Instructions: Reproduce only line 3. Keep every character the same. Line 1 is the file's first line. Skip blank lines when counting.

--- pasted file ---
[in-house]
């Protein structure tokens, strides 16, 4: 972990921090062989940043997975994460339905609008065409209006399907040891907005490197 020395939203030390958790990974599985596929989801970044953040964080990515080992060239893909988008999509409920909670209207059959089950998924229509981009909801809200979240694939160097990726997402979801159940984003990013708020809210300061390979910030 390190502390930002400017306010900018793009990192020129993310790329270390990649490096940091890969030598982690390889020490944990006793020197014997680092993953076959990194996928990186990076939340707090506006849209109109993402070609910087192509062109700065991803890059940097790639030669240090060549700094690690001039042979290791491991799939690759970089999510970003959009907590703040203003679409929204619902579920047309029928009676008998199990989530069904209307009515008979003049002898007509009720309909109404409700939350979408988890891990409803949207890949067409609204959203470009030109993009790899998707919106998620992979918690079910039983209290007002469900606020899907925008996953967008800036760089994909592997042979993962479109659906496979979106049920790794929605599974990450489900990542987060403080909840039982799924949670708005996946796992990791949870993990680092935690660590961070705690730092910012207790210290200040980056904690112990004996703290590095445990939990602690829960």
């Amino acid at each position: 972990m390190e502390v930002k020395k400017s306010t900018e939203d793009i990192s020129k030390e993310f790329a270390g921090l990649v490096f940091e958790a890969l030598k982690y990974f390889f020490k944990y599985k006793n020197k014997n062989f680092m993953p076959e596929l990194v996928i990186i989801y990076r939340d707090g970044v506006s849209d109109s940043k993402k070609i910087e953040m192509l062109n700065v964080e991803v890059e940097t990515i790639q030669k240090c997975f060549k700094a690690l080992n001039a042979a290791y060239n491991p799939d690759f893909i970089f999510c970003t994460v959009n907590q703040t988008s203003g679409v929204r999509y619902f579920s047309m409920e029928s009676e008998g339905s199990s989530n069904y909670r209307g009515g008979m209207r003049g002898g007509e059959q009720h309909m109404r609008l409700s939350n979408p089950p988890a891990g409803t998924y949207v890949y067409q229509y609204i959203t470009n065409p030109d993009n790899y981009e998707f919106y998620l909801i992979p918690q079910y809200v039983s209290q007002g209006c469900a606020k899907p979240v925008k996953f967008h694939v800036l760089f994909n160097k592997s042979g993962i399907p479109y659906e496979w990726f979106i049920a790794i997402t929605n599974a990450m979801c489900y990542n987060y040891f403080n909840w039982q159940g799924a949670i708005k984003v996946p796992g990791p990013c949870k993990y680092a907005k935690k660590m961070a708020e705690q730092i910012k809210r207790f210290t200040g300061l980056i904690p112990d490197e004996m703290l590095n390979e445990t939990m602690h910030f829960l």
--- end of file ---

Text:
């Amino acid at each position: 972990m390190e502390v930002k020395k400017s306010t900018e939203d793009i990192s020129k030390e993310f790329a270390g921090l990649v490096f940091e958790a890969l030598k982690y990974f390889f020490k944990y599985k006793n020197k014997n062989f680092m993953p076959e596929l990194v996928i990186i989801y990076r939340d707090g970044v506006s849209d109109s940043k993402k070609i910087e953040m192509l062109n700065v964080e991803v890059e940097t990515i790639q030669k240090c997975f060549k700094a690690l080992n001039a042979a290791y060239n491991p799939d690759f893909i970089f999510c970003t994460v959009n907590q703040t988008s203003g679409v929204r999509y619902f579920s047309m409920e029928s009676e008998g339905s199990s989530n069904y909670r209307g009515g008979m209207r003049g002898g007509e059959q009720h309909m109404r609008l409700s939350n979408p089950p988890a891990g409803t998924y949207v890949y067409q229509y609204i959203t470009n065409p030109d993009n790899y981009e998707f919106y998620l909801i992979p918690q079910y809200v039983s209290q007002g209006c469900a606020k899907p979240v925008k996953f967008h694939v800036l760089f994909n160097k592997s042979g993962i399907p479109y659906e496979w990726f979106i049920a790794i997402t929605n599974a990450m979801c489900y990542n987060y040891f403080n909840w039982q159940g799924a949670i708005k984003v996946p796992g990791p990013c949870k993990y680092a907005k935690k660590m961070a708020e705690q730092i910012k809210r207790f210290t200040g300061l980056i904690p112990d490197e004996m703290l590095n390979e445990t939990m602690h910030f829960l």